The day after the announcement, however, the Islamic Jihad terror group released a statement denying it had agreed to a ceasefire. In addition, a previously unknown PA jihadist group called the Revenge Battalion issued a new threat following the announcement, saying it would not be bound by the Hamas decision.

Despite its own vow to refrain from attacks, three days after the announcement Hamas terrorists fired rockets at the western Negev, striking the Sha’ar HaNegev region where Sderot is located. Sporadic attacks on IDF personnel and skirmishes between terrorists and Israeli soldiers, most of them carried out with light arms and rocket-propelled grenades (RPGs), have continued along the Gaza security barrier since that time.

Nevertheless, according to the Intelligence and Terrorism Information Center, Hamas has also carried out a limited policy of restraint, at least with regard to rogue terrorist bands. Hamas security forces reportedly detained a PFLP terrorist cell after Sunday’s rocket attack on Sderot. Hamas also evacuated its headquarters in anticipation of IDF retaliatory raids.

In addition, Qudsnews reported that on December 12, Hamas operatives arrested and detained a rocket-launching squad in the central Gaza Al-Bureij region as they were preparing to launch an attack on southern Israel.

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3. Border Police to Recruit: Will You Expel Your Friends?

by Tzvi Ben Gedalyahu

Border police officials have admitted that a security office acted improperly for throwing out a recruit after asking him if he would expel friends and family from his own community in the southern Hevron Hills. Senior Border Police officials, after hearing the report about the youth, identified as “E” was, invited him for another interview and accepted him for basic training.

The youth wants to serve in a commando unit that searches for and arrests terrorists in Judea and Samaria, an entirely different and more superior unit than the ”Yassam” police who expel Jews from their homes and break up protests, often violently.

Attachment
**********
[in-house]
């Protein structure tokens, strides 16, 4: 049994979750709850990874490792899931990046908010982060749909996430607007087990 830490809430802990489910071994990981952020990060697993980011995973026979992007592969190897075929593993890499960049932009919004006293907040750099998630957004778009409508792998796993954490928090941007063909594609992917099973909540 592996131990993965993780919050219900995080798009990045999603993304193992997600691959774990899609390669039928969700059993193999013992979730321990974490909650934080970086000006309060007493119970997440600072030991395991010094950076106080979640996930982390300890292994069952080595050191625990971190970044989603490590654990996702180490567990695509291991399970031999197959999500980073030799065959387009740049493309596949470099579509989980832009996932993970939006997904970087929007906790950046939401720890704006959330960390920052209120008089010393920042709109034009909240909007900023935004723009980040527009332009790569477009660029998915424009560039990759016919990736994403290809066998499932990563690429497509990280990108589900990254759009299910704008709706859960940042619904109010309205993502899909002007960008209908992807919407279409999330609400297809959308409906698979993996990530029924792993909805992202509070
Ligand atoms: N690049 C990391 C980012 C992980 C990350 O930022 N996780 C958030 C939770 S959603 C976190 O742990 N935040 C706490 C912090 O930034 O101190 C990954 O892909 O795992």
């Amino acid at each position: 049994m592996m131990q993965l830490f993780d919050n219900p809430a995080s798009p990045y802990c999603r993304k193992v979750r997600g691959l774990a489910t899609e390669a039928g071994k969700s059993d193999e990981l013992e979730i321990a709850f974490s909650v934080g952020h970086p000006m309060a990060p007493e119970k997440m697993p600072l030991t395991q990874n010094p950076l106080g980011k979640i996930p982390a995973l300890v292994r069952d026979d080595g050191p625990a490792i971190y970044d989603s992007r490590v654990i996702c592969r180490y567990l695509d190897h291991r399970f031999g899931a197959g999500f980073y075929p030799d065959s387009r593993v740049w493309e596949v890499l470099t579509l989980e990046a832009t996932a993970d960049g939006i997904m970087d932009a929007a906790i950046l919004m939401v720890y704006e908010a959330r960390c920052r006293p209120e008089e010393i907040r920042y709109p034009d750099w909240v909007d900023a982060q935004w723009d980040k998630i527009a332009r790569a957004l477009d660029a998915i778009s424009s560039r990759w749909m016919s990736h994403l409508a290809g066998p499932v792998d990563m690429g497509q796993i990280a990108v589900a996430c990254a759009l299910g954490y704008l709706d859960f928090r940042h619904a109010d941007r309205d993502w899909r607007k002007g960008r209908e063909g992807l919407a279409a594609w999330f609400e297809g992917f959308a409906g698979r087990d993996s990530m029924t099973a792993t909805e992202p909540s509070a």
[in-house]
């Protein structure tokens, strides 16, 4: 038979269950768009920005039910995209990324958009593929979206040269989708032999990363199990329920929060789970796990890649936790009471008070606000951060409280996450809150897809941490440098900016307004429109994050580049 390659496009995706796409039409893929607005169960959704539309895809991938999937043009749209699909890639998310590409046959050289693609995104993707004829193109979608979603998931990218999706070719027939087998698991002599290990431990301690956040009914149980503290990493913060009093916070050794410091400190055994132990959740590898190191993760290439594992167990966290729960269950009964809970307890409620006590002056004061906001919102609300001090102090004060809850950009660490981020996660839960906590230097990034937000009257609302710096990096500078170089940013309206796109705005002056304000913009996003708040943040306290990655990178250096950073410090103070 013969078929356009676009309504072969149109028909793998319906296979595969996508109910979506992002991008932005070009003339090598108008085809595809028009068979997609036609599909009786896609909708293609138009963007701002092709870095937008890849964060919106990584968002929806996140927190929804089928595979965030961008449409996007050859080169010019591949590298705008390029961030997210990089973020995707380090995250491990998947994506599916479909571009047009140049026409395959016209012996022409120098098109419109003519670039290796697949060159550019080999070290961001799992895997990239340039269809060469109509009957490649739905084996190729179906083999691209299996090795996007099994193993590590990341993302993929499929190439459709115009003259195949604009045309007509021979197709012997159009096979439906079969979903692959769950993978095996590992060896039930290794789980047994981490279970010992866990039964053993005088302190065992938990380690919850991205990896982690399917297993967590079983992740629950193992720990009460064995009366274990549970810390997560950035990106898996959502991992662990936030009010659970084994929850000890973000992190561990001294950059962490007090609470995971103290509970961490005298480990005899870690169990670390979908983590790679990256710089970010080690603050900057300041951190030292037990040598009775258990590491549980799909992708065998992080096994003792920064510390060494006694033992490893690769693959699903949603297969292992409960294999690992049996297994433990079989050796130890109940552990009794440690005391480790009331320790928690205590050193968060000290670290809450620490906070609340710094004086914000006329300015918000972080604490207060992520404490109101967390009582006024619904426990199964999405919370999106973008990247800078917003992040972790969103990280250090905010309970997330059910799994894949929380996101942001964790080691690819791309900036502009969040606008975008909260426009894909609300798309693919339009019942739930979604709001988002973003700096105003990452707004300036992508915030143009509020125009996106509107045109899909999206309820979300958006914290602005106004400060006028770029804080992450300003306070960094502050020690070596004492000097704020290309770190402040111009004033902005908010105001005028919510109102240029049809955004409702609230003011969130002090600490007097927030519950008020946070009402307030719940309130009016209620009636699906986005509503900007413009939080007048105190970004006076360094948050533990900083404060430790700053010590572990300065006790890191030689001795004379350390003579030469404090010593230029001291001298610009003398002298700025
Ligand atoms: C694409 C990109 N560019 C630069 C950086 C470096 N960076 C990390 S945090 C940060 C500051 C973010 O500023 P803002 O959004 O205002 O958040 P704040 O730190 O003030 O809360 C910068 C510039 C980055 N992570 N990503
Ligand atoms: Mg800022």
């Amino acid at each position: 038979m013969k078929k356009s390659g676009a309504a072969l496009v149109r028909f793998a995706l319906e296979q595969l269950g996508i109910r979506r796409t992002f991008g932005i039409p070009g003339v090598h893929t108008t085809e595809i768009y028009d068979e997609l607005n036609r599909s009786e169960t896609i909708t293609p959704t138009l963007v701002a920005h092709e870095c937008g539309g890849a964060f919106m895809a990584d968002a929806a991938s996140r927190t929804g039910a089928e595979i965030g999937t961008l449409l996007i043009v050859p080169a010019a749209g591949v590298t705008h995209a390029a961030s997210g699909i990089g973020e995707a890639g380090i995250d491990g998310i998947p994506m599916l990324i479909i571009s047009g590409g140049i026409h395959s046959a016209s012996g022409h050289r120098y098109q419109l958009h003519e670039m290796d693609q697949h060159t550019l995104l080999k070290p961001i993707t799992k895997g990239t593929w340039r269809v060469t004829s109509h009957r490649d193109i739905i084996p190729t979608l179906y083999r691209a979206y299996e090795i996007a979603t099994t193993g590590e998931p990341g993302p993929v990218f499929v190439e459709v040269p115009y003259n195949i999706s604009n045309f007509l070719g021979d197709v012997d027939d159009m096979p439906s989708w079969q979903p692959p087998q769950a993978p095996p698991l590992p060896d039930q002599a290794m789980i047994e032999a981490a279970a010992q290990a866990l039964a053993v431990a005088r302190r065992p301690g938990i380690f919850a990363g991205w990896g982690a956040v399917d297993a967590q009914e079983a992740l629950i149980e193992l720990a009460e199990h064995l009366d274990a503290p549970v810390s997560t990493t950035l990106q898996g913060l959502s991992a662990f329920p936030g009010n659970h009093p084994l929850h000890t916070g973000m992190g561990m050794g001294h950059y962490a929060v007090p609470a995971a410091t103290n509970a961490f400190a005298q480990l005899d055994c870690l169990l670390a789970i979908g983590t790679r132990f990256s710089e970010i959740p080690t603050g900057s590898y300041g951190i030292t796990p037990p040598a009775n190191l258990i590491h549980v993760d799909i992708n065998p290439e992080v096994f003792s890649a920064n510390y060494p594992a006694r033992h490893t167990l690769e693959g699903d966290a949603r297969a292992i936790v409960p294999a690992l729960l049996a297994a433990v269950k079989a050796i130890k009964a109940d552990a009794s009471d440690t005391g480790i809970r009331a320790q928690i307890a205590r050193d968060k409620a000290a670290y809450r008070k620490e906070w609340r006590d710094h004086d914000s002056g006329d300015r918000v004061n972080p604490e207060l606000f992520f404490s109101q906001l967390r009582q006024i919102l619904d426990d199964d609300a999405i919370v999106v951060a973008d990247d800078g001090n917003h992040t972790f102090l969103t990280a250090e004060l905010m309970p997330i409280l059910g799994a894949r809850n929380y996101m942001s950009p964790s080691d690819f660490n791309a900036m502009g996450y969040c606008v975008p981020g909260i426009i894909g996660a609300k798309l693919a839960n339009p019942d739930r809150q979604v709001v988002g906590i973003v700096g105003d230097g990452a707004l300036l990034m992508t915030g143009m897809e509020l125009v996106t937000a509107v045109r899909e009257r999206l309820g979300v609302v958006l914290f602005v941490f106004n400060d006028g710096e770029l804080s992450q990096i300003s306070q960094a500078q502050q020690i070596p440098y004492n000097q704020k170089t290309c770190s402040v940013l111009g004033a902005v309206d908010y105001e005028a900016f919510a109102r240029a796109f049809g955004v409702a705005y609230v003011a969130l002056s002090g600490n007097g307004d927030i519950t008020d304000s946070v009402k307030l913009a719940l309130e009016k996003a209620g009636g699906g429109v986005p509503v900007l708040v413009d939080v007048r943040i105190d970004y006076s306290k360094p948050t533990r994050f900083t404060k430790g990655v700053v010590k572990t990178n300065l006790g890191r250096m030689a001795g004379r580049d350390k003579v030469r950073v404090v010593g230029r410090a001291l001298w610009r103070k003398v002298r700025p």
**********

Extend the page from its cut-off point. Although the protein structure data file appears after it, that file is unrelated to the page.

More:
Acquaintances said the recruit was in shock after a security officer asked, “You live in Susiya? Would you carry out expulsion orders there?"

After “E” replied, “I never thought about that. It is very complicated. I have to think about that,” the officer abruptly said, "You are finished. You cannot be in the Border Police.” The youth returned home insulted and shocked at the questioning, friends related.

The youth lives in the community of Susiya, located approximately three miles north of the pre-1967 border, north of Arad and Be’er Sheva. His father, Chaim, told Israel National News the decision was his son’s. "I was hoping he would take an easier route, but he asked me for advice, and I said, ‘It’s your decision,’" he explained.

After his son was thrown out of the recruiting office, his father called the military correspondent for Voice of Israel govenrment radio, whose report caused Border Police officials to reconsider the case. Border Police spokesman Moshe Finsi explained to Israel National News that the question was proper but that the security official did not have authority to decide to reject "E."

The youth’s family praised the Border Polcie for personally calling them and correcting the mistake. Finsi said, "I met the youth and I wish we had many more like him who want to contribute to the country."

Asking national religious soldiers if they would expel friends in their own communities was common immediately preceding and after the expulsions of nearly 10,000 Jews in Gaza and northern Samaria four years ago but later was deemed improper by military officers.